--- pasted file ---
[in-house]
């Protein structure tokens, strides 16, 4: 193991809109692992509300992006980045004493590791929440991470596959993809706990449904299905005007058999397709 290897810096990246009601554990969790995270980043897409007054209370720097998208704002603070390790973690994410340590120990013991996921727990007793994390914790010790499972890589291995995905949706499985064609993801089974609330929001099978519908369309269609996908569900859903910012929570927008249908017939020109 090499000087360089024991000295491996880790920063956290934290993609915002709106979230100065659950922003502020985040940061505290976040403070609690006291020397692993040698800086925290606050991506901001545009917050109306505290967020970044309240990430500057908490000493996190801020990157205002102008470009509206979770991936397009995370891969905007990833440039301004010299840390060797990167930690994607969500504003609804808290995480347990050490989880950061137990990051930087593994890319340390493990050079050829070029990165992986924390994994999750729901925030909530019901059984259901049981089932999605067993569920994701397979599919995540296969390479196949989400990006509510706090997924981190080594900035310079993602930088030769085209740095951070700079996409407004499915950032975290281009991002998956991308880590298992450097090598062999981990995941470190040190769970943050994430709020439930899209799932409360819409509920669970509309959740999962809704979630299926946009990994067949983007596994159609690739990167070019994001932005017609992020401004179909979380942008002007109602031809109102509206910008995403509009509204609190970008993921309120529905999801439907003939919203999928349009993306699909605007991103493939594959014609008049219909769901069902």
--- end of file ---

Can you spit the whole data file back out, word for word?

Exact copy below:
[in-house]
């Protein structure tokens, strides 16, 4: 193991809109692992509300992006980045004493590791929440991470596959993809706990449904299905005007058999397709 290897810096990246009601554990969790995270980043897409007054209370720097998208704002603070390790973690994410340590120990013991996921727990007793994390914790010790499972890589291995995905949706499985064609993801089974609330929001099978519908369309269609996908569900859903910012929570927008249908017939020109 090499000087360089024991000295491996880790920063956290934290993609915002709106979230100065659950922003502020985040940061505290976040403070609690006291020397692993040698800086925290606050991506901001545009917050109306505290967020970044309240990430500057908490000493996190801020990157205002102008470009509206979770991936397009995370891969905007990833440039301004010299840390060797990167930690994607969500504003609804808290995480347990050490989880950061137990990051930087593994890319340390493990050079050829070029990165992986924390994994999750729901925030909530019901059984259901049981089932999605067993569920994701397979599919995540296969390479196949989400990006509510706090997924981190080594900035310079993602930088030769085209740095951070700079996409407004499915950032975290281009991002998956991308880590298992450097090598062999981990995941470190040190769970943050994430709020439930899209799932409360819409509920669970509309959740999962809704979630299926946009990994067949983007596994159609690739990167070019994001932005017609992020401004179909979380942008002007109602031809109102509206910008995403509009509204609190970008993921309120529905999801439907003939919203999928349009993306699909605007991103493939594959014609008049219909769901069902």